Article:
Bonding

Bonding is an alternative to veneers and can be used as a restorative procedure for teeth that are chipped, cracked, discolored or misarranged.

Bonding is the procedure of placing fillings into a tooth using both a bonding agent and a porcelain-type filling material. The bonding agents used are now in their seventh generation which has seen significant improvements in bonding strength over the past 30 years. The type of porcelain or composite filling maeterials have a wide range of strengths, sculptability and shades of colors. These materials are commonly known as “white fillings” or “tooth colored fillings” which is much better esthetically from the older self curing silicate materials of the past. The newer bonding materials require a bonding light to start the hardening process.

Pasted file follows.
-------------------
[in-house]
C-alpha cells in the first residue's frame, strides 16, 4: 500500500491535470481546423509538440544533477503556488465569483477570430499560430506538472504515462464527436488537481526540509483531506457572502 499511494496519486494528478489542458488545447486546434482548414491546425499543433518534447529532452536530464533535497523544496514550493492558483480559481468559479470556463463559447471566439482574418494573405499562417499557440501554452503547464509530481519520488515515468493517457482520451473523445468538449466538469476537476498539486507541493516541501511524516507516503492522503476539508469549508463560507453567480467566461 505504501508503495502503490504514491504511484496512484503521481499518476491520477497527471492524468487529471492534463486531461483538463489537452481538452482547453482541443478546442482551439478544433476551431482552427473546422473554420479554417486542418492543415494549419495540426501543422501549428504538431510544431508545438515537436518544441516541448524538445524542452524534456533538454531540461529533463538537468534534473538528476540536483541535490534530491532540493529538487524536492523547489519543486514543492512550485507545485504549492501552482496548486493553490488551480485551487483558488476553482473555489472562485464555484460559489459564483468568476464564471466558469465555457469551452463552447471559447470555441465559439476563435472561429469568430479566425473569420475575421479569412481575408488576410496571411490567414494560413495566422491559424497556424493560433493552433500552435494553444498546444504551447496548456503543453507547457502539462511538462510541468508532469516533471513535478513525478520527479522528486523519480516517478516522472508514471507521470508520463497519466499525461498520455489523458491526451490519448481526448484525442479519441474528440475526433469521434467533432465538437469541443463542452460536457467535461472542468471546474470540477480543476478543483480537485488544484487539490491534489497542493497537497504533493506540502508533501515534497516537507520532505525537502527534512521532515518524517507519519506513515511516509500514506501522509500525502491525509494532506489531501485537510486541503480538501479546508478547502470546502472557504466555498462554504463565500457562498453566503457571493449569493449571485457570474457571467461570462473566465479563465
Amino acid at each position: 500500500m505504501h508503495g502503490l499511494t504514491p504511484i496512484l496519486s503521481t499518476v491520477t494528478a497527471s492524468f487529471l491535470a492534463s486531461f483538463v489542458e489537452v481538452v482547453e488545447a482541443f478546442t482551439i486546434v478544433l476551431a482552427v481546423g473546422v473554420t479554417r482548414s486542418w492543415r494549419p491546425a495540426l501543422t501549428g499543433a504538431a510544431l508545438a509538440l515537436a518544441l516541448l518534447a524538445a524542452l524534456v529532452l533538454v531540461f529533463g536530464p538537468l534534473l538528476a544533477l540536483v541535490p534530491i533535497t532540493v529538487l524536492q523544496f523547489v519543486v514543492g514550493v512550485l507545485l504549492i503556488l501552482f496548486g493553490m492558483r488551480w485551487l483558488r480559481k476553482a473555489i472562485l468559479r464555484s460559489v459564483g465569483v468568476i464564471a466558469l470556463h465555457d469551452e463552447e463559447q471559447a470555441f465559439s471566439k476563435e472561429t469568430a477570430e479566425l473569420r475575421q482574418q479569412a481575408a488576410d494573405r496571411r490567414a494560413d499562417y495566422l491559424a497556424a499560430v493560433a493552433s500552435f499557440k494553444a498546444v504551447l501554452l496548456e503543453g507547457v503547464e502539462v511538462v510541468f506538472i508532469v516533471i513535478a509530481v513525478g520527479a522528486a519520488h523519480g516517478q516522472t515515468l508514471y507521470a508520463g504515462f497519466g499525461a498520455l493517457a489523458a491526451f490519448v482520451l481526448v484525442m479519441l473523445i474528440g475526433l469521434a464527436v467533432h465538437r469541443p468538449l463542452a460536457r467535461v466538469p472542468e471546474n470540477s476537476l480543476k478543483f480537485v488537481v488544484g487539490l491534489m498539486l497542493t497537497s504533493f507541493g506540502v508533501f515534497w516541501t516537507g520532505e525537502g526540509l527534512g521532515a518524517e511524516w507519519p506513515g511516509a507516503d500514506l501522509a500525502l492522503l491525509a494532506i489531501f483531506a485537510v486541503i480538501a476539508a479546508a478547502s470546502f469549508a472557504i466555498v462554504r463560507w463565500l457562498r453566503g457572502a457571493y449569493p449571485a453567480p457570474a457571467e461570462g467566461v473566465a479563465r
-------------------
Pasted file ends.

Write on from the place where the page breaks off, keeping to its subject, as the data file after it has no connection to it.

Bonding can be performed on front or antenor teeth, as well as, back or posterior teeth. Years ago, only silver or amalgam fillings were offered for restoring back teeth, but today the majority of posterior teeth are filled with tooth colored bonded porcelain.

How does it work?

The tooth is prepared for the procedure by lightly etching the surface and applying a bonding liquid. Once the liquid sets, a plastic resin is applied and sculpted into the desired shape by the dentist. Once set, the resin is trimmed, smoothed and polished to a natural appearance.

Considerations

The bonding procedure can often be completed in a single office visit, and can improve the appearance of a tooth significantly. However, since the plastic resin used is not as strong as your natural tooth enamel, it is more likely to stain, chip or break than natural teeth. Bonding typically lasts three to five years before need of repair.